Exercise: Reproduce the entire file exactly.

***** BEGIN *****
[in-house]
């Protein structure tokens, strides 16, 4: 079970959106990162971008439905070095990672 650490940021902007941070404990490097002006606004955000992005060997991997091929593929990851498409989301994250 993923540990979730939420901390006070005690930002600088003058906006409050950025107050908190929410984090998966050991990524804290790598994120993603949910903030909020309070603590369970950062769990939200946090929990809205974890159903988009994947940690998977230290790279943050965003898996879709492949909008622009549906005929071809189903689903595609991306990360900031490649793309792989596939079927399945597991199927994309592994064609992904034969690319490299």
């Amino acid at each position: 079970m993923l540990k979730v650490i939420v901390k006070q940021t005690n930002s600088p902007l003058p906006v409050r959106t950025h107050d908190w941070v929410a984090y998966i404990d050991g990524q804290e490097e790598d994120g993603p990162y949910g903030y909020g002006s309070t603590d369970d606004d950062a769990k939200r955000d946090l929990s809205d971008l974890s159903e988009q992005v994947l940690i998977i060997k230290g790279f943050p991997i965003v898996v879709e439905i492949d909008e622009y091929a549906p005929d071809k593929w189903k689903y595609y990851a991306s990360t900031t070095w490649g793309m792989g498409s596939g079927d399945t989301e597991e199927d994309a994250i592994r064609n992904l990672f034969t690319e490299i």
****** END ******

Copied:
[in-house]
């Protein structure tokens, strides 16, 4: 079970959106990162971008439905070095990672 650490940021902007941070404990490097002006606004955000992005060997991997091929593929990851498409989301994250 993923540990979730939420901390006070005690930002600088003058906006409050950025107050908190929410984090998966050991990524804290790598994120993603949910903030909020309070603590369970950062769990939200946090929990809205974890159903988009994947940690998977230290790279943050965003898996879709492949909008622009549906005929071809189903689903595609991306990360900031490649793309792989596939079927399945597991199927994309592994064609992904034969690319490299």
């Amino acid at each position: 079970m993923l540990k979730v650490i939420v901390k006070q940021t005690n930002s600088p902007l003058p906006v409050r959106t950025h107050d908190w941070v929410a984090y998966i404990d050991g990524q804290e490097e790598d994120g993603p990162y949910g903030y909020g002006s309070t603590d369970d606004d950062a769990k939200r955000d946090l929990s809205d971008l974890s159903e988009q992005v994947l940690i998977i060997k230290g790279f943050p991997i965003v898996v879709e439905i492949d909008e622009y091929a549906p005929d071809k593929w189903k689903y595609y990851a991306s990360t900031t070095w490649g793309m792989g498409s596939g079927d399945t989301e597991e199927d994309a994250i592994r064609n992904l990672f034969t690319e490299i």